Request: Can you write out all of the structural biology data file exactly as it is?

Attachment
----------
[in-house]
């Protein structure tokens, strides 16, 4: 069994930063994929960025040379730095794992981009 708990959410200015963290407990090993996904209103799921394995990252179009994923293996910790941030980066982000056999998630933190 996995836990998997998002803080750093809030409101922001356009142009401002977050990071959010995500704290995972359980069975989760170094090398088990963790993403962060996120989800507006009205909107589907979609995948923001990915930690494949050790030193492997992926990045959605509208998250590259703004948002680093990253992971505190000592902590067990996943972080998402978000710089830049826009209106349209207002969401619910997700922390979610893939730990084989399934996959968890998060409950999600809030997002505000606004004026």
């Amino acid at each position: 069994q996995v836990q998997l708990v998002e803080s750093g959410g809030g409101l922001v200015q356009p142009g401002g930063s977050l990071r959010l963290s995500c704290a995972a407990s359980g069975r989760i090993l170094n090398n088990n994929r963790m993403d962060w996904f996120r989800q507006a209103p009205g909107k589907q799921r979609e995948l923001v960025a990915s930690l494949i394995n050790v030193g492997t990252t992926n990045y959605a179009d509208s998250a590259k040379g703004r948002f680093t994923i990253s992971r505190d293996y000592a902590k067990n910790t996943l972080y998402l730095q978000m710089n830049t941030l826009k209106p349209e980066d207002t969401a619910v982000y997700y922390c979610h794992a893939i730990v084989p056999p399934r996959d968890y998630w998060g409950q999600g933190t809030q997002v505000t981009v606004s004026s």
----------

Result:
[in-house]
């Protein structure tokens, strides 16, 4: 069994930063994929960025040379730095794992981009 708990959410200015963290407990090993996904209103799921394995990252179009994923293996910790941030980066982000056999998630933190 996995836990998997998002803080750093809030409101922001356009142009401002977050990071959010995500704290995972359980069975989760170094090398088990963790993403962060996120989800507006009205909107589907979609995948923001990915930690494949050790030193492997992926990045959605509208998250590259703004948002680093990253992971505190000592902590067990996943972080998402978000710089830049826009209106349209207002969401619910997700922390979610893939730990084989399934996959968890998060409950999600809030997002505000606004004026």
């Amino acid at each position: 069994q996995v836990q998997l708990v998002e803080s750093g959410g809030g409101l922001v200015q356009p142009g401002g930063s977050l990071r959010l963290s995500c704290a995972a407990s359980g069975r989760i090993l170094n090398n088990n994929r963790m993403d962060w996904f996120r989800q507006a209103p009205g909107k589907q799921r979609e995948l923001v960025a990915s930690l494949i394995n050790v030193g492997t990252t992926n990045y959605a179009d509208s998250a590259k040379g703004r948002f680093t994923i990253s992971r505190d293996y000592a902590k067990n910790t996943l972080y998402l730095q978000m710089n830049t941030l826009k209106p349209e980066d207002t969401a619910v982000y997700y922390c979610h794992a893939i730990v084989p056999p399934r996959d968890y998630w998060g409950q999600g933190t809030q997002v505000t981009v606004s004026s």